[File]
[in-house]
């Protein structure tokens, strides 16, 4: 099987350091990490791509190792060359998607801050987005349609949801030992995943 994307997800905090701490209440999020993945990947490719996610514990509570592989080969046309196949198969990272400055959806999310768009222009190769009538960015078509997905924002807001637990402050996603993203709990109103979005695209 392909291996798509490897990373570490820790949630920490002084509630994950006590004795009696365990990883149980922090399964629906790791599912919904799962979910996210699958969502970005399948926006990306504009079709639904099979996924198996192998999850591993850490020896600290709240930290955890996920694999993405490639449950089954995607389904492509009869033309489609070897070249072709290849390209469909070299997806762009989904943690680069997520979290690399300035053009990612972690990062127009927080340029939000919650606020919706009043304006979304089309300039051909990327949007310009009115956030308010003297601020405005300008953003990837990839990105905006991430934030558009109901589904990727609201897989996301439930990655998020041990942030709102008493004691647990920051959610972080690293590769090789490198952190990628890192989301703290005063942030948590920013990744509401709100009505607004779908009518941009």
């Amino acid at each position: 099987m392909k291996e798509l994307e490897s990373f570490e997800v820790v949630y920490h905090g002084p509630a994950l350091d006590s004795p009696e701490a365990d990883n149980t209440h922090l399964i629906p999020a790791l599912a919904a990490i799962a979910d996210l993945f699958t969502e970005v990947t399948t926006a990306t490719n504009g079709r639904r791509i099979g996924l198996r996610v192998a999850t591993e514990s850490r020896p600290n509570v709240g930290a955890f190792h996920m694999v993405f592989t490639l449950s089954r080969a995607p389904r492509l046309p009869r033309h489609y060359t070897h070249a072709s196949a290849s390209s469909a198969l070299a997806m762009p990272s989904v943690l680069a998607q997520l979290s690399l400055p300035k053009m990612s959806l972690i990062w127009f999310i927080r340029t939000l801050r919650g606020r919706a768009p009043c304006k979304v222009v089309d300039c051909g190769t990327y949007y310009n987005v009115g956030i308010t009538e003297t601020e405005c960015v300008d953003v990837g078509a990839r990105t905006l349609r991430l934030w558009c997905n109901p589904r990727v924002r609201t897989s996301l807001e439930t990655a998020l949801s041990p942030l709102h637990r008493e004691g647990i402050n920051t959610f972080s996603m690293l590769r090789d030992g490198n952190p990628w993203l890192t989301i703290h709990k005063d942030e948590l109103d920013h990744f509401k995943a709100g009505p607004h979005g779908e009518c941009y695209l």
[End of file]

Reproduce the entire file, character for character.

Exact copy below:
[in-house]
């Protein structure tokens, strides 16, 4: 099987350091990490791509190792060359998607801050987005349609949801030992995943 994307997800905090701490209440999020993945990947490719996610514990509570592989080969046309196949198969990272400055959806999310768009222009190769009538960015078509997905924002807001637990402050996603993203709990109103979005695209 392909291996798509490897990373570490820790949630920490002084509630994950006590004795009696365990990883149980922090399964629906790791599912919904799962979910996210699958969502970005399948926006990306504009079709639904099979996924198996192998999850591993850490020896600290709240930290955890996920694999993405490639449950089954995607389904492509009869033309489609070897070249072709290849390209469909070299997806762009989904943690680069997520979290690399300035053009990612972690990062127009927080340029939000919650606020919706009043304006979304089309300039051909990327949007310009009115956030308010003297601020405005300008953003990837990839990105905006991430934030558009109901589904990727609201897989996301439930990655998020041990942030709102008493004691647990920051959610972080690293590769090789490198952190990628890192989301703290005063942030948590920013990744509401709100009505607004779908009518941009």
């Amino acid at each position: 099987m392909k291996e798509l994307e490897s990373f570490e997800v820790v949630y920490h905090g002084p509630a994950l350091d006590s004795p009696e701490a365990d990883n149980t209440h922090l399964i629906p999020a790791l599912a919904a990490i799962a979910d996210l993945f699958t969502e970005v990947t399948t926006a990306t490719n504009g079709r639904r791509i099979g996924l198996r996610v192998a999850t591993e514990s850490r020896p600290n509570v709240g930290a955890f190792h996920m694999v993405f592989t490639l449950s089954r080969a995607p389904r492509l046309p009869r033309h489609y060359t070897h070249a072709s196949a290849s390209s469909a198969l070299a997806m762009p990272s989904v943690l680069a998607q997520l979290s690399l400055p300035k053009m990612s959806l972690i990062w127009f999310i927080r340029t939000l801050r919650g606020r919706a768009p009043c304006k979304v222009v089309d300039c051909g190769t990327y949007y310009n987005v009115g956030i308010t009538e003297t601020e405005c960015v300008d953003v990837g078509a990839r990105t905006l349609r991430l934030w558009c997905n109901p589904r990727v924002r609201t897989s996301l807001e439930t990655a998020l949801s041990p942030l709102h637990r008493e004691g647990i402050n920051t959610f972080s996603m690293l590769r090789d030992g490198n952190p990628w993203l890192t989301i703290h709990k005063d942030e948590l109103d920013h990744f509401k995943a709100g009505p607004h979005g779908e009518c941009y695209l």